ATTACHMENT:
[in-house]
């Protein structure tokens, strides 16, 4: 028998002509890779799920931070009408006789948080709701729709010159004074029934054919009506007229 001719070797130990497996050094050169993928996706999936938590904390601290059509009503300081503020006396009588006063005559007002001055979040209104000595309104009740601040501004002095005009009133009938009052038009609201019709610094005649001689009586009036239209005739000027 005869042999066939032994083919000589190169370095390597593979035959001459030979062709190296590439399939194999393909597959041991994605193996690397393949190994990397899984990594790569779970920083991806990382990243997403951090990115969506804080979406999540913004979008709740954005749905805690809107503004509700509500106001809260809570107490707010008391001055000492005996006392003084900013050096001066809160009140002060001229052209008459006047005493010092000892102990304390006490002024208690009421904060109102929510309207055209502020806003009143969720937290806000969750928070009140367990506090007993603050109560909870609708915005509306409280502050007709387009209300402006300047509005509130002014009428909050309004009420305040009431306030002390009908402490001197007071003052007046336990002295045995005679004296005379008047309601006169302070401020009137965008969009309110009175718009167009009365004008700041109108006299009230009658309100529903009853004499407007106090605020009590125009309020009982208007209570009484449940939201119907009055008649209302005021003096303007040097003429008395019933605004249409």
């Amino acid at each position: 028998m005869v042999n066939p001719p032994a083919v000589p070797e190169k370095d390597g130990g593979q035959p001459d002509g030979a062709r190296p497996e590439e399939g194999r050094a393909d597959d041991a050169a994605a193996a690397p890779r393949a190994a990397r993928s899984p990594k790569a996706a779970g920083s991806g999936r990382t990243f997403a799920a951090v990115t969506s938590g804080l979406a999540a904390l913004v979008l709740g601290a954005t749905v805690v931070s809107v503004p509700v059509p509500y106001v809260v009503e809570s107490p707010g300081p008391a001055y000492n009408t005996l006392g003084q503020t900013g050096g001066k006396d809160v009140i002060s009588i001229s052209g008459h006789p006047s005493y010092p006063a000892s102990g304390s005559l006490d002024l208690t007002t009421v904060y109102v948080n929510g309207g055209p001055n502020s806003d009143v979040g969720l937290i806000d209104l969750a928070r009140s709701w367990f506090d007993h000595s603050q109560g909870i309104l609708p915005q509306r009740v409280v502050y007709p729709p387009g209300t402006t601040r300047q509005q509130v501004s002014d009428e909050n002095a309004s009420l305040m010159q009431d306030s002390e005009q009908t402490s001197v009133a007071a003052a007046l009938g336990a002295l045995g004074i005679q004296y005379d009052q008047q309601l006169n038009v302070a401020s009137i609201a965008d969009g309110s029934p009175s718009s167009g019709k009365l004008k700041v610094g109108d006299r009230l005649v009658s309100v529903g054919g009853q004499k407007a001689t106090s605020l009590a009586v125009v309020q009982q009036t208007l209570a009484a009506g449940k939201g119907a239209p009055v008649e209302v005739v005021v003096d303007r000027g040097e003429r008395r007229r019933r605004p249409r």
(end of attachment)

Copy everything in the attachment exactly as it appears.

[in-house]
């Protein structure tokens, strides 16, 4: 028998002509890779799920931070009408006789948080709701729709010159004074029934054919009506007229 001719070797130990497996050094050169993928996706999936938590904390601290059509009503300081503020006396009588006063005559007002001055979040209104000595309104009740601040501004002095005009009133009938009052038009609201019709610094005649001689009586009036239209005739000027 005869042999066939032994083919000589190169370095390597593979035959001459030979062709190296590439399939194999393909597959041991994605193996690397393949190994990397899984990594790569779970920083991806990382990243997403951090990115969506804080979406999540913004979008709740954005749905805690809107503004509700509500106001809260809570107490707010008391001055000492005996006392003084900013050096001066809160009140002060001229052209008459006047005493010092000892102990304390006490002024208690009421904060109102929510309207055209502020806003009143969720937290806000969750928070009140367990506090007993603050109560909870609708915005509306409280502050007709387009209300402006300047509005509130002014009428909050309004009420305040009431306030002390009908402490001197007071003052007046336990002295045995005679004296005379008047309601006169302070401020009137965008969009309110009175718009167009009365004008700041109108006299009230009658309100529903009853004499407007106090605020009590125009309020009982208007209570009484449940939201119907009055008649209302005021003096303007040097003429008395019933605004249409």
């Amino acid at each position: 028998m005869v042999n066939p001719p032994a083919v000589p070797e190169k370095d390597g130990g593979q035959p001459d002509g030979a062709r190296p497996e590439e399939g194999r050094a393909d597959d041991a050169a994605a193996a690397p890779r393949a190994a990397r993928s899984p990594k790569a996706a779970g920083s991806g999936r990382t990243f997403a799920a951090v990115t969506s938590g804080l979406a999540a904390l913004v979008l709740g601290a954005t749905v805690v931070s809107v503004p509700v059509p509500y106001v809260v009503e809570s107490p707010g300081p008391a001055y000492n009408t005996l006392g003084q503020t900013g050096g001066k006396d809160v009140i002060s009588i001229s052209g008459h006789p006047s005493y010092p006063a000892s102990g304390s005559l006490d002024l208690t007002t009421v904060y109102v948080n929510g309207g055209p001055n502020s806003d009143v979040g969720l937290i806000d209104l969750a928070r009140s709701w367990f506090d007993h000595s603050q109560g909870i309104l609708p915005q509306r009740v409280v502050y007709p729709p387009g209300t402006t601040r300047q509005q509130v501004s002014d009428e909050n002095a309004s009420l305040m010159q009431d306030s002390e005009q009908t402490s001197v009133a007071a003052a007046l009938g336990a002295l045995g004074i005679q004296y005379d009052q008047q309601l006169n038009v302070a401020s009137i609201a965008d969009g309110s029934p009175s718009s167009g019709k009365l004008k700041v610094g109108d006299r009230l005649v009658s309100v529903g054919g009853q004499k407007a001689t106090s605020l009590a009586v125009v309020q009982q009036t208007l209570a009484a009506g449940k939201g119907a239209p009055v008649e209302v005739v005021v003096d303007r000027g040097e003429r008395r007229r019933r605004p249409r």